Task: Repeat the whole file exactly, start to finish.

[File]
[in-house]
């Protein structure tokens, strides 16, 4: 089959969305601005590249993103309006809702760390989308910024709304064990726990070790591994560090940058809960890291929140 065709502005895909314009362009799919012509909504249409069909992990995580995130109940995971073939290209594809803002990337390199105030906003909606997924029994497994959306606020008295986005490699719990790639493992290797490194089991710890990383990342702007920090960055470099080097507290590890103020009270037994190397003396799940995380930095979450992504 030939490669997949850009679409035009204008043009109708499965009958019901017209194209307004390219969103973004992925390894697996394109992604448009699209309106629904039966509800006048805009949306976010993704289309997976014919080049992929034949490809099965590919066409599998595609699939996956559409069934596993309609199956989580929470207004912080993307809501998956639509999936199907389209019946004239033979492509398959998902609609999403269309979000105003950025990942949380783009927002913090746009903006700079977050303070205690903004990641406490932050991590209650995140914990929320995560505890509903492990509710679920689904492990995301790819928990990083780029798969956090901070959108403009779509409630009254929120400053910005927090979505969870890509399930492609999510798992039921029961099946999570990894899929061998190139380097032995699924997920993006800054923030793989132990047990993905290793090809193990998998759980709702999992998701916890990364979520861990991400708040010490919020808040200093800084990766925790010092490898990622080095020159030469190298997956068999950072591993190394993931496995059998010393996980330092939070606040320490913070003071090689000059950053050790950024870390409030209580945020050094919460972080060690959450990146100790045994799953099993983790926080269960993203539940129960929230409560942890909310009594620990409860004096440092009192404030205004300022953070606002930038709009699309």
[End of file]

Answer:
[in-house]
């Protein structure tokens, strides 16, 4: 089959969305601005590249993103309006809702760390989308910024709304064990726990070790591994560090940058809960890291929140 065709502005895909314009362009799919012509909504249409069909992990995580995130109940995971073939290209594809803002990337390199105030906003909606997924029994497994959306606020008295986005490699719990790639493992290797490194089991710890990383990342702007920090960055470099080097507290590890103020009270037994190397003396799940995380930095979450992504 030939490669997949850009679409035009204008043009109708499965009958019901017209194209307004390219969103973004992925390894697996394109992604448009699209309106629904039966509800006048805009949306976010993704289309997976014919080049992929034949490809099965590919066409599998595609699939996956559409069934596993309609199956989580929470207004912080993307809501998956639509999936199907389209019946004239033979492509398959998902609609999403269309979000105003950025990942949380783009927002913090746009903006700079977050303070205690903004990641406490932050991590209650995140914990929320995560505890509903492990509710679920689904492990995301790819928990990083780029798969956090901070959108403009779509409630009254929120400053910005927090979505969870890509399930492609999510798992039921029961099946999570990894899929061998190139380097032995699924997920993006800054923030793989132990047990993905290793090809193990998998759980709702999992998701916890990364979520861990991400708040010490919020808040200093800084990766925790010092490898990622080095020159030469190298997956068999950072591993190394993931496995059998010393996980330092939070606040320490913070003071090689000059950053050790950024870390409030209580945020050094919460972080060690959450990146100790045994799953099993983790926080269960993203539940129960929230409560942890909310009594620990409860004096440092009192404030205004300022953070606002930038709009699309």